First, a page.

I have exactely no idea of where to start when it come to cluster distribution and find out similar the similar one. is there a package in R that do the job ?


There are quite a few ways to measure the difference between two distributions. Take a look at this overview article on wikipedia.

One very common way that is used often in Machine and Deep Learning is the Kullback-Leibler (KL) Divergence. It is most commonly used in minimising the cross-entropy between the distribution of your training data and the expected (generalised) distribution of the problem you are analysing. In general, a value close to 0 indicates that two distributions are expected to show similar behaviour, while a large value indicates the distributions behave very differently - so knowing the first distribution doesn't help you know anything about the second.

A more general class of measures of dissimilarity between distributions is the so called $f$-divergence, "an average, weighted by the function $f$ of the odds ratio given by [probability measures] $P$ and $Q$". The Wikipedia article contains a formal definition and a table with functions $f$ that give some popular dissimilarities/distances, including the KL-divergence.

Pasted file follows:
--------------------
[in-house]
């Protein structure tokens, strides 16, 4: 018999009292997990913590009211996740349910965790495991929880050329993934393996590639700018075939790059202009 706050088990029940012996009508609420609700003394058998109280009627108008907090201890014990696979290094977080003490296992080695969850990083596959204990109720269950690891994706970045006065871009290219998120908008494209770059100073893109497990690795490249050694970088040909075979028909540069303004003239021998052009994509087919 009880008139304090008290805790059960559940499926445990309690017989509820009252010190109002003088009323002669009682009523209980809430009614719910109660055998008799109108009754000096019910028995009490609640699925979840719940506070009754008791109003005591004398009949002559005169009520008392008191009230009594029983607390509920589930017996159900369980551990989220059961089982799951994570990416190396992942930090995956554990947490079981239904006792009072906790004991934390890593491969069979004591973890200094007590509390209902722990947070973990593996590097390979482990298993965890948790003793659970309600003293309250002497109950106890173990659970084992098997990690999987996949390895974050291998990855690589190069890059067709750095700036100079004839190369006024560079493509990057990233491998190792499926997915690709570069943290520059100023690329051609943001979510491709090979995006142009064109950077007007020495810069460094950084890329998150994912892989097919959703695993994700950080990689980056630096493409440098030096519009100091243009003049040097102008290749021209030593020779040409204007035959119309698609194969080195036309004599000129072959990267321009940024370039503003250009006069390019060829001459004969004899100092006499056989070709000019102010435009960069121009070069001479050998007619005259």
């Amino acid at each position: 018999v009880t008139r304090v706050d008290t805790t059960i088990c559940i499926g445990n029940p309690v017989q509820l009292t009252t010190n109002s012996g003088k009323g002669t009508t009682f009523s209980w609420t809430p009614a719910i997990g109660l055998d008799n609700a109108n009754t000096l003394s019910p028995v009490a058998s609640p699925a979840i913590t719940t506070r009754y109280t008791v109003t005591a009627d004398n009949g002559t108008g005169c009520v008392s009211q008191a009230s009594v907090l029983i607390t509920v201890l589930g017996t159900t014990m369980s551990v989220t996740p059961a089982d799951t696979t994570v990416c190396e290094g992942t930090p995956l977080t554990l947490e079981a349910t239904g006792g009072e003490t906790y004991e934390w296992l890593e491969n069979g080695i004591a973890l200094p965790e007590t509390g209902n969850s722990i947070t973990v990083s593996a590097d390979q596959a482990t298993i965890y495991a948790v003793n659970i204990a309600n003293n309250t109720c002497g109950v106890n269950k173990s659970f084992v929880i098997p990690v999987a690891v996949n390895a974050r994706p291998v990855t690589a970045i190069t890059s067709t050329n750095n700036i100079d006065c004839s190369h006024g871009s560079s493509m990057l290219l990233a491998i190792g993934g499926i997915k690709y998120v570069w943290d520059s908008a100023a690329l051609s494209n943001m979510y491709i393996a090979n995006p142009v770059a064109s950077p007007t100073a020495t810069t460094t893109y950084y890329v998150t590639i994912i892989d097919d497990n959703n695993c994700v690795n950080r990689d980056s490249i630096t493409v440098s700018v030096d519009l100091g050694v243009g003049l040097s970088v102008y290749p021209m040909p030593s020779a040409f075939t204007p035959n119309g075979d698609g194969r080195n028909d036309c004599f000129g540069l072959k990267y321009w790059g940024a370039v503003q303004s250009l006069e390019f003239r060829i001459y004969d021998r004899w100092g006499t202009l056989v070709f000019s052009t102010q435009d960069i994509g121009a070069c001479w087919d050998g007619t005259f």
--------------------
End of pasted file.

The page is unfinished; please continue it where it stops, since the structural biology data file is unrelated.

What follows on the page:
The following table lists many of the common divergences between probability distributions and the $f$ function to which they correspond (cf. Liese & Vajda (2006))

Distribution distance metrics

KL-Divergence is combined with the entropy itself, to define the cross-entropy. Take a look here, under the Information Theory View, for a bit more info.


Use the popular K-means clustering algorithm combined with Hellinger distance as a metric of distance.

Hellinger distance quantifies the similarity between two distributions / histograms, thus it can be very easily merged with K-means for your purpose :)

  • $\begingroup$ Can you say anything more about why you recommend the Hellinger distance (as opposed to any other distance metric)? $\endgroup$ – D.W. Jun 12 '18 at 23:13
  • $\begingroup$ to be honest I am more biased towards it because of some publications I have been recently reading that explicitly used it, such as this one link.springer.com/article/10.1007/s10618-017-0538-6. I don't recommend it over other metrics, I suggested it as a starting point because OP said he has no idea where to start and it is actually a concrete starting point when combined with K-means for his problem :) $\endgroup$ – pcko1 Jun 12 '18 at 23:21
  • $\begingroup$ actually, from the publication I cited above: "It is a proper metric, it is quick to compute and it has no problem with empty bins". Hope it helps ! $\endgroup$ – pcko1 Jun 12 '18 at 23:23

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